Gandhi Peace Prize granted to Gita Press, sparks row

20 June, 2023 | Saraansh Menon

Gita Press National

The Gandhi Peace Prize is intended to recognise those who exemplify Gandhi's teachings' core values of nonviolence and tolerance.

The Indian government’s recent decision to award the prestigious Gandhi Peace Prize to the Gita Press has sparked controversy and criticism from a variety of sources. Jairam Ramesh, a senior Indian politician and former Union Minister, has strongly criticised the decision, drawing parallels between honouring the Gita Press and honouring Nathuram Godse, Mahatma Gandhi’s assassin. This article delves into the controversy’s background and Jairam Ramesh’s arguments, shedding light on the decision’s broader implications.

The Gandhi Peace Prize is a prestigious award bestowed by the Government of India on individuals, organisations, or institutions for their outstanding contributions to promoting peace, nonviolence, and social harmony. It is named after Mahatma Gandhi, the Father of the Nation, and represents his philosophy and ideals. The Gita Press, established in 1923, is a well-known Indian publishing house that has played an important role in promoting and disseminating religious and philosophical literature, particularly Hindu texts such as the Bhagavad Gita and the Ramayana.

However, critics argue that the Gita Press has been associated with divisive and communal ideologies, raising concerns about its selection for the Gandhi Peace Prize. Jairam Ramesh, a member of the Indian National Congress party, has expressed strong opposition to the Gita Press receiving the Gandhi Peace Prize. He claims that the Gita Press is closely associated with an ideology that contradicts Mahatma Gandhi’s principles of peace and nonviolence.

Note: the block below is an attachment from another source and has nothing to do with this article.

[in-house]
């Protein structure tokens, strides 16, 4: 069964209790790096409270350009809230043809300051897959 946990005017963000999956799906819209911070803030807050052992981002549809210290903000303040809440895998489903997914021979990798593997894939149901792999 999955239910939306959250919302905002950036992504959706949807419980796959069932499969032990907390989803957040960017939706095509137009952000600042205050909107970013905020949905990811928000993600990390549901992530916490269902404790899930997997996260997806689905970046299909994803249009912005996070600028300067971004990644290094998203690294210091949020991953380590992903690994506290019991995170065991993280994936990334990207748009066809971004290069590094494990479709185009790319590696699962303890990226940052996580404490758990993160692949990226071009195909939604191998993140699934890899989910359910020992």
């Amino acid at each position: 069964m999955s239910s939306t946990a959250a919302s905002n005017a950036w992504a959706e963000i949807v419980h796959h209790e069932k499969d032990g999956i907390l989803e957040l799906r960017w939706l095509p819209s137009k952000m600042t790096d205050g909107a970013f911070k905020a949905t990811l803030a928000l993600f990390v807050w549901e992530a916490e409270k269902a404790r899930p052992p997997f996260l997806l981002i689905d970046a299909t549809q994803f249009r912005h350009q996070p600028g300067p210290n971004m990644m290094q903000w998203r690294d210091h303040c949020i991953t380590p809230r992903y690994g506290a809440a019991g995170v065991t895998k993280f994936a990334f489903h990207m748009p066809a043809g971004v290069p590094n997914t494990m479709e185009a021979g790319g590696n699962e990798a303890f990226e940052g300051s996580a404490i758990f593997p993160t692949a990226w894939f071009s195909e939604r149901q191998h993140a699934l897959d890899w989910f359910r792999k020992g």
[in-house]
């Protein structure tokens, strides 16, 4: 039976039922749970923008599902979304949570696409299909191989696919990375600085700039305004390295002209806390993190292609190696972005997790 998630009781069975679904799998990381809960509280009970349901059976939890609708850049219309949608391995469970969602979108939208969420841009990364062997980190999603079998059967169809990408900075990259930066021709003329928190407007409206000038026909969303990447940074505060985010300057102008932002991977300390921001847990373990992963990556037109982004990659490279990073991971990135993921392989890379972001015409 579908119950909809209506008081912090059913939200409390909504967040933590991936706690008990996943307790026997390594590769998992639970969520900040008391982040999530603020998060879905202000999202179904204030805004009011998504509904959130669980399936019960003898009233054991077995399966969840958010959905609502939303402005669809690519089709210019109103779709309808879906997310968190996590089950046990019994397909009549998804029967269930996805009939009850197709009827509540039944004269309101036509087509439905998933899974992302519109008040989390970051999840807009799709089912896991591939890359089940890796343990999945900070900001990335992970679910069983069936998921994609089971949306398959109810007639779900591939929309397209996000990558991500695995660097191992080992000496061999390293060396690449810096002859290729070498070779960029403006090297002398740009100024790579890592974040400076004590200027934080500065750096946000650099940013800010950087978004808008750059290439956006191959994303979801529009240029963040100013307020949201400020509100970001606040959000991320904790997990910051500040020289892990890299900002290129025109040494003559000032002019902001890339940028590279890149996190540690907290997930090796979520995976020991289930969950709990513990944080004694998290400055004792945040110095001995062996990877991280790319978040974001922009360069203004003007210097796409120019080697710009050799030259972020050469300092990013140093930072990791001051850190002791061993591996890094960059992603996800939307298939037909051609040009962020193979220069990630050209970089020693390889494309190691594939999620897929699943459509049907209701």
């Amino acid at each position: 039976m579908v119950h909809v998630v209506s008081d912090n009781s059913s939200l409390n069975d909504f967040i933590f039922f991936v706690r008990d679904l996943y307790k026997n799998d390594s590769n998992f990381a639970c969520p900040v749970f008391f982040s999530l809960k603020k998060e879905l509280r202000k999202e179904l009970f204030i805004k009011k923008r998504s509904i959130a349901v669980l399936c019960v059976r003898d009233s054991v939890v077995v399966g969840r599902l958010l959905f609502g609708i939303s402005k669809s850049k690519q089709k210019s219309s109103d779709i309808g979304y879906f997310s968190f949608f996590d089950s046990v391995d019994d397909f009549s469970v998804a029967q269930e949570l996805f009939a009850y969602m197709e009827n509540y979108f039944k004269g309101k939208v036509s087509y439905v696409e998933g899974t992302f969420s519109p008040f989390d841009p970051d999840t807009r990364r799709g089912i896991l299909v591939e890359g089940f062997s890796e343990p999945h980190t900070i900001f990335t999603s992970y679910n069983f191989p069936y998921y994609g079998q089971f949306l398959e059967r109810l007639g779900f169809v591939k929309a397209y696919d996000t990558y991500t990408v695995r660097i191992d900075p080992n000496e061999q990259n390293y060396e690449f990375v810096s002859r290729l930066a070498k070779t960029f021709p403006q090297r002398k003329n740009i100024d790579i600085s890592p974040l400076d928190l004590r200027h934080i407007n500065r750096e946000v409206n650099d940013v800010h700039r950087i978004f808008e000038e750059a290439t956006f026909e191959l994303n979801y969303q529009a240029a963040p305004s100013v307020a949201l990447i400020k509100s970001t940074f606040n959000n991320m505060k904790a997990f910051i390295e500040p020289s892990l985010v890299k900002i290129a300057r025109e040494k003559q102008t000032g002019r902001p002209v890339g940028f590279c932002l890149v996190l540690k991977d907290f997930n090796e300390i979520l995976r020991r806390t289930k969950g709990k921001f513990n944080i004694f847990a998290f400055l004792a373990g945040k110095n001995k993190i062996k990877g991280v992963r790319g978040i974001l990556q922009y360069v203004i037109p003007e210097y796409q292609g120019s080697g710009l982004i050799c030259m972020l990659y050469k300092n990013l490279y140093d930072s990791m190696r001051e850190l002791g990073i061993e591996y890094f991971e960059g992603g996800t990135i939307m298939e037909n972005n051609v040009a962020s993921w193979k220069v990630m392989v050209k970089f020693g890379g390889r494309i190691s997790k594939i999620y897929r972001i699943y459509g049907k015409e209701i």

Ramesh implies that by drawing a parallel between awarding the Gita Press and honouring Nathuram Godse, the decision undermines the values for which Gandhi gave his life.
Ramesh’s criticism reflects a broader ideological divide in Indian society. While some people admire the Gita Press for its role in promoting Hindu religious texts, others are sceptical, seeing it as aligned with ideologies that may not prioritise religious harmony or uphold the nation’s secular fabric.

The historical context of communal tensions in India adds to the sensitivity of the decision to award an organisation such as the Gita Press. The awarding of the Gandhi Peace Prize to an organisation that some perceive to represent exclusivist or divisive ideologies raises concerns about the potential impact on Indian peace and communal harmony.

The award is intended to recognise those who exemplify Gandhi’s teachings’ core values of nonviolence and tolerance. Critics argue that this decision may jeopardise the prize’s credibility and send contradictory messages about the government’s commitment to the ideals of peace and inclusivity.

The debate over awarding the Gandhi Peace Prize to the Gita Press highlights the complexities and divisions within Indian society. The comparison of awarding the organisation to honouring Nathuram Godse by Jairam Ramesh adds fuel to the fire.

While opposing viewpoints are natural in any democratic society, it is critical to strike a careful balance that upholds Mahatma Gandhi’s principles of peace, harmony, and nonviolence. The Gandhi Peace Prize should serve as a unifying force, recognising individuals and organisations who genuinely contribute to the development of a peaceful and inclusive society.